What brain connectivity patterns from EEG tell us about hearing loss: A graph theoretic approach
We investigated brain connectivity patterns from the electroencephalogram (EEG) to classify and understand hearing loss using a graph theoretic approach. In particular, we investigated global and nodal graph features of normal hearing (NH) and hearing impaired (HI) participants' brain networks via functional connectivity while they responded to clear and noise-degraded speech stimuli. We found that HI listeners had higher eccentricity, diameter and characteristic path length than the NH listeners for clear speech sounds, and larger radii for noisy speech signal. Moreover, we classified groups based on these graph theoretic features using support vector machine (SVM). Maximum classifier accuracy was 85.71 % for clear speech (Fl-score=86.00%) and 71.42% (Fl=67%) for degraded speech signals, respectively. Group classification based on nodal connectivity measures was more accurate in the left brain hemisphere, consistent with the leftward laterality of auditory-linguistic processing. Our data suggest HI listeners have more extended communication pathways and less efficient information exchange among brain regions than NH, establishing new biomarkers of hearing loss based on full-brain connectivity.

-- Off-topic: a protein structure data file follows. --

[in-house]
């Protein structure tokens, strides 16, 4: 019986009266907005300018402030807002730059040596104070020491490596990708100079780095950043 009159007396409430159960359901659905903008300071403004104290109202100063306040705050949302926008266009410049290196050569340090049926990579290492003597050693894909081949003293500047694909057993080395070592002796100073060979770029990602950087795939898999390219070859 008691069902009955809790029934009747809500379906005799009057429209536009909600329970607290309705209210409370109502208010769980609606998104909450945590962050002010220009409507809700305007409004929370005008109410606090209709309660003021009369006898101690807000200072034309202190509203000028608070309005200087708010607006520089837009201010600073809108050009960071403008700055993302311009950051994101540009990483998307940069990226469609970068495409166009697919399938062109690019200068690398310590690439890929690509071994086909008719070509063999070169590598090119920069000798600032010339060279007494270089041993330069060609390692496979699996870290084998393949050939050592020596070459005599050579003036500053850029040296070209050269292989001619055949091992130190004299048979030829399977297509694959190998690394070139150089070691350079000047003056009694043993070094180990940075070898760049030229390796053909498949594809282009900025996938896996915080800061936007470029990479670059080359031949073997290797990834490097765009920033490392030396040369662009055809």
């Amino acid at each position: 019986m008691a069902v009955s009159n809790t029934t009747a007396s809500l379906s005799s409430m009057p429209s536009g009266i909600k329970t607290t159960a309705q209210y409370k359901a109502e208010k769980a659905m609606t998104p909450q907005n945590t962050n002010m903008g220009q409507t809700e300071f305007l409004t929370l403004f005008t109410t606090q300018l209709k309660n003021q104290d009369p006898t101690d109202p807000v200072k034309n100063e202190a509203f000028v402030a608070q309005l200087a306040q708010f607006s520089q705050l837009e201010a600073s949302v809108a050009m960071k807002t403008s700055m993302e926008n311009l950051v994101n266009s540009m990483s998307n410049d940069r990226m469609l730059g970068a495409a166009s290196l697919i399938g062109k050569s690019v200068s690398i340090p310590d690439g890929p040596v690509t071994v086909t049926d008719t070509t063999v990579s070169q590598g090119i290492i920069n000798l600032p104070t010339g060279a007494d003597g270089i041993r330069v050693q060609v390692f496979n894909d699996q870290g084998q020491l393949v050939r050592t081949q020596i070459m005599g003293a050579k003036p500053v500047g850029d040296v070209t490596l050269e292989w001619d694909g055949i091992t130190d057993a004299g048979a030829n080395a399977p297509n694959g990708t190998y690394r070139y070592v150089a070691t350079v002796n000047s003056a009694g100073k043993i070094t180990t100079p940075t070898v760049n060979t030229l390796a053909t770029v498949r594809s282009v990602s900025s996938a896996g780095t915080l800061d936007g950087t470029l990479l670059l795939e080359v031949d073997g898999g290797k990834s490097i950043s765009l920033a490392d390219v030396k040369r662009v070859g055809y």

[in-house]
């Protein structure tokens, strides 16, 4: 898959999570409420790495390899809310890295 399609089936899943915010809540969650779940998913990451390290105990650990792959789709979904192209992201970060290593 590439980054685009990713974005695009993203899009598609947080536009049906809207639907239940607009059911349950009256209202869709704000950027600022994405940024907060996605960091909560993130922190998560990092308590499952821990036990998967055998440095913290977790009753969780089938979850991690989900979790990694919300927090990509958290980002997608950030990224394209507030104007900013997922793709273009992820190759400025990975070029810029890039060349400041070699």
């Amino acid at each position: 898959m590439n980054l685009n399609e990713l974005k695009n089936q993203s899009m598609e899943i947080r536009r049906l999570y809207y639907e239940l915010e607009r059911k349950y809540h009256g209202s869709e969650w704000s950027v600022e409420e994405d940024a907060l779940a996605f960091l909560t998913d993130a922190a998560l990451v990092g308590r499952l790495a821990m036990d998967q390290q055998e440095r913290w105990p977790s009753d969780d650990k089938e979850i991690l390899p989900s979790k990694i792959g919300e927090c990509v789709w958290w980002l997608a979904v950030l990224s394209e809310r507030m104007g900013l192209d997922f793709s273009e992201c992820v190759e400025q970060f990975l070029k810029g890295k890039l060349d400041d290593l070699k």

ICECE 2018 - 10th International Conference on Electrical and Computer Engineering
Mahmud, M., Yeasin, M., Shen, D., Arnott, S., Alain, C., & Bidelman, G. (2019). What brain connectivity patterns from EEG tell us about hearing loss: A graph theoretic approach. ICECE 2018 - 10th International Conference on Electrical and Computer Engineering, 205-208. https://doi.org/10.1109/ICECE.2018.8636698